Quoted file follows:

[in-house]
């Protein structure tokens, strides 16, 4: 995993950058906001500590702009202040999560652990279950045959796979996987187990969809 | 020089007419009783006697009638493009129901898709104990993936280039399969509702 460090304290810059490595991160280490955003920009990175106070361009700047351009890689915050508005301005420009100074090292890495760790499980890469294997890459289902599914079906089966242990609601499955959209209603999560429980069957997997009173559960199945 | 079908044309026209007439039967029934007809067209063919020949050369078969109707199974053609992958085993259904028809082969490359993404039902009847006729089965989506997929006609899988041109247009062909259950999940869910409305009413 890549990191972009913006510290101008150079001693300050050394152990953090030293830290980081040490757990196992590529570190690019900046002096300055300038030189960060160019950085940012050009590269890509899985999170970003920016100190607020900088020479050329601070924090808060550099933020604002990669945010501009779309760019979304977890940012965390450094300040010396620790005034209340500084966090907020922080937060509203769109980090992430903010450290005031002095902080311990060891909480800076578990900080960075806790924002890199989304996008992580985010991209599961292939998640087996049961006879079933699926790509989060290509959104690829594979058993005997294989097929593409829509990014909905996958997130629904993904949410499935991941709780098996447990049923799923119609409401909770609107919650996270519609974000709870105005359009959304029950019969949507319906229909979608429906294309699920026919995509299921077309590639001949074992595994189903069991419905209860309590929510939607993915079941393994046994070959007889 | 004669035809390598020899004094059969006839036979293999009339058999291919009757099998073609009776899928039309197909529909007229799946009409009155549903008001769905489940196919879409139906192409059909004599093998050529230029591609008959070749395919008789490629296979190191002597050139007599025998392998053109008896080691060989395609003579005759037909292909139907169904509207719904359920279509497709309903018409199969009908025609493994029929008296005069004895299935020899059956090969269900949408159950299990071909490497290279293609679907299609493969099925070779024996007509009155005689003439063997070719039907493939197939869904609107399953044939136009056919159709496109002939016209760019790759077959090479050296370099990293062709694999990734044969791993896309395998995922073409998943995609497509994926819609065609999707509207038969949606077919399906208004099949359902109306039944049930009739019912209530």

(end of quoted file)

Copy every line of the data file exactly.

[in-house]
């Protein structure tokens, strides 16, 4: 995993950058906001500590702009202040999560652990279950045959796979996987187990969809 | 020089007419009783006697009638493009129901898709104990993936280039399969509702 460090304290810059490595991160280490955003920009990175106070361009700047351009890689915050508005301005420009100074090292890495760790499980890469294997890459289902599914079906089966242990609601499955959209209603999560429980069957997997009173559960199945 | 079908044309026209007439039967029934007809067209063919020949050369078969109707199974053609992958085993259904028809082969490359993404039902009847006729089965989506997929006609899988041109247009062909259950999940869910409305009413 890549990191972009913006510290101008150079001693300050050394152990953090030293830290980081040490757990196992590529570190690019900046002096300055300038030189960060160019950085940012050009590269890509899985999170970003920016100190607020900088020479050329601070924090808060550099933020604002990669945010501009779309760019979304977890940012965390450094300040010396620790005034209340500084966090907020922080937060509203769109980090992430903010450290005031002095902080311990060891909480800076578990900080960075806790924002890199989304996008992580985010991209599961292939998640087996049961006879079933699926790509989060290509959104690829594979058993005997294989097929593409829509990014909905996958997130629904993904949410499935991941709780098996447990049923799923119609409401909770609107919650996270519609974000709870105005359009959304029950019969949507319906229909979608429906294309699920026919995509299921077309590639001949074992595994189903069991419905209860309590929510939607993915079941393994046994070959007889 | 004669035809390598020899004094059969006839036979293999009339058999291919009757099998073609009776899928039309197909529909007229799946009409009155549903008001769905489940196919879409139906192409059909004599093998050529230029591609008959070749395919008789490629296979190191002597050139007599025998392998053109008896080691060989395609003579005759037909292909139907169904509207719904359920279509497709309903018409199969009908025609493994029929008296005069004895299935020899059956090969269900949408159950299990071909490497290279293609679907299609493969099925070779024996007509009155005689003439063997070719039907493939197939869904609107399953044939136009056919159709496109002939016209760019790759077959090479050296370099990293062709694999990734044969791993896309395998995922073409998943995609497509994926819609065609999707509207038969949606077919399906208004099949359902109306039944049930009739019912209530």